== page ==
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Do Early Birds Catch Worms?

Do Early Birds Catch Worms?

By Ralph Incher-Smith
Department of Proverbial Renunciation, Canterbury, Kent.


I compared the feeding rates of my young son with those of common garden birds to test the hypothesis that early birds catch the worm. I conclude that birds do get up early but mainly out of spite, not the desire to catch worms.

Introduction

During spring, and for a good few months, birds show off about how early they can get up by sitting directly outside my window and making a god-awful racket.

Since it seems that my chances of getting a lie-in past 5am during that time disappear completely, I decided to spend my time usefully. If you can’t beat them (and I have tried, with a variety of implements) you have to join them.

This current study set about attempting to ascertain whether the early bird does indeed catch worms at a faster rate than more leisurely specimens.

Methods
Worm numbers were counted using a new piece of apparatus called a Ground Ultrasonic Booster, which emits seismic pulses that hit the worms (harmlessly) and are reflected back to the machine producing a perfect picture of where worms are located underground.

Figure 1 illustrates typical recording from this GRUB machine taken at 1 minute, 5 minutes and 15 minutes after first insertion into the ground.

The numbers of worms being caught by birds was recorded. For the test to be valid I needed to be able to test between early and late rising birds.

Unfortunately all birds seem to get up pretty early - usually with the express purpose of sitting outside my bedroom window and shouting their heads off. It was therefore difficult to find a good sample of late birds; to get around this problem I used a surrogate in the shape of my three-year old son.

The average lifespan of worm-eating birds such as blackbirds tends to be around 1.5 to 2 years. It just so happens that for the last eighteen months or so Tim has practised the art of capturing and devouring invertebrates of a great range of different species.

Hence I feel that, since the birds and Tim would have had similar amounts of experience in the art of worm capture, a fair comparison can be made between the two.

Tim makes a fine individual for comparative purposes since he is singularly capable of sleeping throughout the early-morning cacophonous onslaught of our avian neighbours, rarely rising before 8.30am.

Results
The average numbers of worms being captured by the birds/child were recorded each half hour before lunch.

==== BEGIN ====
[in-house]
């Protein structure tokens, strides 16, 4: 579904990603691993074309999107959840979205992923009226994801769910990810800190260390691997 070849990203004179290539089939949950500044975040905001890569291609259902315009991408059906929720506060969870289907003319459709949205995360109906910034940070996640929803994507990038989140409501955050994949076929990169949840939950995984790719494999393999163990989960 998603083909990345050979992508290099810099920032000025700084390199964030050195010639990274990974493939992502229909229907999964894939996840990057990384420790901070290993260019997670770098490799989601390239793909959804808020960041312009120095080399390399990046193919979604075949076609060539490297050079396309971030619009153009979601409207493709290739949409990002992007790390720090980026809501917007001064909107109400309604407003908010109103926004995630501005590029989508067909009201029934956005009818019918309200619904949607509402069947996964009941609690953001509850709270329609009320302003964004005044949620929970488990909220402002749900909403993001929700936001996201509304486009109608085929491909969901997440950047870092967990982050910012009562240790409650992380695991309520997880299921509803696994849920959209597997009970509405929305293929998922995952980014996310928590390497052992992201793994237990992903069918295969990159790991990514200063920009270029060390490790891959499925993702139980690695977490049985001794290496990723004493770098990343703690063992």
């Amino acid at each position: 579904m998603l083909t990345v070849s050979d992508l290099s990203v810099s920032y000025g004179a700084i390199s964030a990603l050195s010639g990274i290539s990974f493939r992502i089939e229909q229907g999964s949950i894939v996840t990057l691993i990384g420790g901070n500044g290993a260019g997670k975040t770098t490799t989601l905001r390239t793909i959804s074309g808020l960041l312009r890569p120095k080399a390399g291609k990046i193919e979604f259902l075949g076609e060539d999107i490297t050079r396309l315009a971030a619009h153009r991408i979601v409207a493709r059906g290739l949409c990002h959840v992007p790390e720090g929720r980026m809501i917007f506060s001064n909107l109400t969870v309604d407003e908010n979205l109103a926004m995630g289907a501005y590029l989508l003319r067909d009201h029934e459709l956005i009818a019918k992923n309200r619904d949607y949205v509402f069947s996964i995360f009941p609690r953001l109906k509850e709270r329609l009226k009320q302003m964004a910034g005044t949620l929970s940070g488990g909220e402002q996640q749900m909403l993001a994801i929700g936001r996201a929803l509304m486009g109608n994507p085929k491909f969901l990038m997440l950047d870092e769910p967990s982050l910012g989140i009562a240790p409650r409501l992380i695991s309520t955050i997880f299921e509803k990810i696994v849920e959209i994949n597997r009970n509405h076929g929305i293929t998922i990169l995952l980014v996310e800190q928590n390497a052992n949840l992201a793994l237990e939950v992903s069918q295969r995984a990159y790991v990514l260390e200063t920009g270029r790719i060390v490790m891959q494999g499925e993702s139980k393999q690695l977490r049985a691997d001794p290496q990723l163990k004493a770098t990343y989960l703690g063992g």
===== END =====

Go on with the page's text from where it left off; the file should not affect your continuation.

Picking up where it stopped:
Worm activity near the Earth’s surface is actually highest early in the morning (I haven’t bothered to show the data because it’s not very interesting) dropping off as the day progresses and the ground warms up.

The birds actually seem to be waiting until the worms are harder to catch before they move in for the kill. Figure 2 clearly shows that the birds’ peak capture period was around 10.30am - a very reasonable time for snacking of any sort - whereas Tim peaked about an hour earlier, during the first of his daily garden forays.

So the later riser got the worms first. The sharp dip in bird performance just after 9am can be attributed to the appearance of Tim’s new JCB dumper truck toy, driven around the study site at speed for ten minutes in order to work up a bit of a post-breakfast appetite.
As for whether early birds get the worms: they don’t even really get going until later in the morning, worm capture rates being relatively low for the first couple of hours after dawn.

Birds do, however, seem to be slightly more effective at capturing worms than humans, although it must be pointed out that the birds may have been more prey-specific than Tim.

Tim has been known to eat a great deal of other invertebrate life, foraging more widely than the average bird, for example under stones and in the pond. Dietary preferences of the immature male human are shown in figure 3 using the T. Incher-Smith index of prey quality.

Conclusions
Birds might get up early, but seemingly only do so for the purposes of doing their utmost to stir the rest of the living world from their well-earned and well-needed slumbers. Spitefulness of this kind has only previously been recorded in humans, horses and one particularly obnoxious sperm whale.

When birds do get around to feeding they fare only marginally better than predators of similar experience which get up much later and don’t feel the need to announce their presence loudly every morning - Tim likes to wait a little longer before crashing into the world with his own brand of quasi-nuclear destructive techniques.

However, it should be pointed out that the birds did on the whole catch more worms. This could be linked in some way to the fact that they had been awake for longer. But I doubt it.

I feel I have proved that birds are generally malicious good-for-nothings intent on ruining the sleep patterns of the rest of the living world. Having wheedled their way into society’s affections by being twittery and small they are now abusing our good nature. I would like to see action being taken to show birds in their true light.

Acknowledgements
I warmly thank Tim for chewing many a bug in the name of scientific discovery. They say he’ll grow out of it - let’s hope not.

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20 Jul 2017
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